[Peter] And The Amazing Technicolor Phone Wire Bracelet

When a job left him with some extra phone wire, [Peter] didn’t toss it in the scrap pile. He broke out the casting resin and made an awesome bracelet (Imgur link). [Peter] is becoming quite an accomplished jeweler! When we last checked in on him, he was making rings out of colored pencils.

Casting the wire in resin was as simple as building a square form, placing the wires, then filling the form with appropriate amounts of epoxy and hardener. Once the epoxy cured, [Peter] drilled out the center with a sharp Forstner bit. A band saw brought the corners of the block closer to a cylinder.

From there it was over to the lathe, where [Peter] used a jam chuck to hold the bracelet in place. Once he shaped the bracelet [Peter] started wet sanding. It took Lots and lots of sanding both inside and out to finish the bracelet. The result is a mirror smooth finish, with bits of insulation bright copper just popping out of the resin.

One might think that the bracelet would be rough with all that copper, but [Peter] mentions on his Reddit Thread that it feels like plastic, though the bits of copper were “very pokey” before sanding. We’d recommend tossing on a clear coating to protect the exposed copper. Worn on a wrist, all that exposed metal would start oxidizing in no time.

This hack gives us lots of ideas for casting wearable circuits. Some WS2812’s and a teensy would make for a pretty flashy setup! Got an idea for a project? Tell us about in the comments, or post it up on Hackaday.io!

31 thoughts on “[Peter] And The Amazing Technicolor Phone Wire Bracelet

        1. Thank you for that. A constructive criticism of the project that informed me of a risk I wasn’t aware of. I’ve been using epoxy resins for something like 40 years or so and I never knew they had BPA in them or that in the cured form that they could cause skin reactions. I’ve never experienced any issues with cured epoxy, but it’s good to know. Without your post I may have tried something like this someday.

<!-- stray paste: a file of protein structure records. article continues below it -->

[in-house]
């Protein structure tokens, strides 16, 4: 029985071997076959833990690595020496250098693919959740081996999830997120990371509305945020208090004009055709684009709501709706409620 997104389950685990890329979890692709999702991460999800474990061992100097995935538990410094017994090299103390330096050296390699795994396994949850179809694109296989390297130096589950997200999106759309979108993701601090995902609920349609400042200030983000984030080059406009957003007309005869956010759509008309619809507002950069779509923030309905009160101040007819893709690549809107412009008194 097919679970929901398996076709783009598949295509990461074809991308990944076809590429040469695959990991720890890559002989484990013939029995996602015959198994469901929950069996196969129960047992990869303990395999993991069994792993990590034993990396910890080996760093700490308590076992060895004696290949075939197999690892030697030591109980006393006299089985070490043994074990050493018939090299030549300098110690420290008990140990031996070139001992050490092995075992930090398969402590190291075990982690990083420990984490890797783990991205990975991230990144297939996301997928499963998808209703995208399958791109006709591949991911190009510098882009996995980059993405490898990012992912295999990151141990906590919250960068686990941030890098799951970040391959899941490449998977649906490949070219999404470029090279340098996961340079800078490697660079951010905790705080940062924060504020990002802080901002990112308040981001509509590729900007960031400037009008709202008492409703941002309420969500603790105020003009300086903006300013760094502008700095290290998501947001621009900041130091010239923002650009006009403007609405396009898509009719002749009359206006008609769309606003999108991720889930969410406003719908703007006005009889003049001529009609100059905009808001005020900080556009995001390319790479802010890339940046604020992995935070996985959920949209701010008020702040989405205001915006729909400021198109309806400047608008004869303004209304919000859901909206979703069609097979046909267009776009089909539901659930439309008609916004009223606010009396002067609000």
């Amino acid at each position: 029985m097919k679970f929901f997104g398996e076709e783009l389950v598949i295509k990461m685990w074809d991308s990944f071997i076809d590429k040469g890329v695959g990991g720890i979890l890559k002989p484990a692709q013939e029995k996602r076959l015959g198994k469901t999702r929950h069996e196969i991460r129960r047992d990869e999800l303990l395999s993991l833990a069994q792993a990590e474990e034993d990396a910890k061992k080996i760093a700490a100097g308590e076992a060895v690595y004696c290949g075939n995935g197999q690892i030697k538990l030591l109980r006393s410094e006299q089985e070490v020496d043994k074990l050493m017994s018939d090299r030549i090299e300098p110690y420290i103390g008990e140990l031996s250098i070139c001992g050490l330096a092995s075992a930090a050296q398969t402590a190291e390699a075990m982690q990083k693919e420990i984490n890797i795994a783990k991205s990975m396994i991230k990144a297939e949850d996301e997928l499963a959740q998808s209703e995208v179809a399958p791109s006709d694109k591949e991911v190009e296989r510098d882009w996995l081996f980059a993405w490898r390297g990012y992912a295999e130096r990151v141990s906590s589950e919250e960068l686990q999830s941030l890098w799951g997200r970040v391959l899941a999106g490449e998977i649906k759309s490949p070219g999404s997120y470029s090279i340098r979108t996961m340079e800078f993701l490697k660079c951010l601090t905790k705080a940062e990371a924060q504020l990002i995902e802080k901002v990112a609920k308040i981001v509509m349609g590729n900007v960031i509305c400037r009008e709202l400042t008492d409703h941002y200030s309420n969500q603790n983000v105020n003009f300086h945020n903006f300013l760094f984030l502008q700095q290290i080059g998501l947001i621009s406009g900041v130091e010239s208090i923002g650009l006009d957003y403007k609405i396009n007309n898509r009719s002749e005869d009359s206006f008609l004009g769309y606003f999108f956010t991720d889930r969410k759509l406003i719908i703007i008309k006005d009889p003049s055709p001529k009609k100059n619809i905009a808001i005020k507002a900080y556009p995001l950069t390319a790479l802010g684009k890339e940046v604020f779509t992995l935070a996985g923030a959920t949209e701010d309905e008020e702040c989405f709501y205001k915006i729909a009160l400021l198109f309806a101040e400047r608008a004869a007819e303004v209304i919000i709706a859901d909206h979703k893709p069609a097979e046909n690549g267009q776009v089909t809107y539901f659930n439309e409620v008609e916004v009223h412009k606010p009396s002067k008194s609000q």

If anyone has a source for a multipart resin without BPA please post it.

          1. Silicone resins (platinum cured) can be fairly high in durometer and quite skin safe but they will not be anywhere near as hard. Some cured urethanes are probably a better alternative than epoxy and there’s also acrylics, which are castable, low cost and optically clear when cast under pressure or thoroughly degassed. Glass would probably be the most inert but it would melt the insulation and possibly the copper too when working with it and a glass ring sounds like a bad idea from a safety perspective, even if it was borosilicate glass (better known as Pyrex in the US). The issue with BPA isn’t that it’s going to irritate the skin like nickel does for some people (skin reactions), it’s the hormonal like properties that are of concern.

            Not trying to rain on your parade too much as it’s encapsulated in this application but the PVC insulation on the wires contains phthalates. http://en.wikipedia.org/wiki/Phthalate Aside from being another concerning chemical, it tends to inhibit silicone resin curing. That’s why you don’t use vinyl gloves when working with silicones.

            It’s a very pretty ring though!

  1. Oh my, I just watched the video!

    At 1:21 he’s drilling in a completely unsafe way. If that bit catches, he’s about 1 millisecond from completely ripping his abdomen apart. I actually looked away for a moment.

    I’m generally not a safety nanny, but that scared the bees out of me.

    1. And if you look really closely while he’s drilling, you’ll actually see the drill chuck stall several times. This means that the holding force he’s exerting is easily sufficient to overcome the maximum torque that the drill press can exert – remember they are belt-driven and can slip, especially if it’s an older model. So there is no risk of the drill grabbing the workpiece.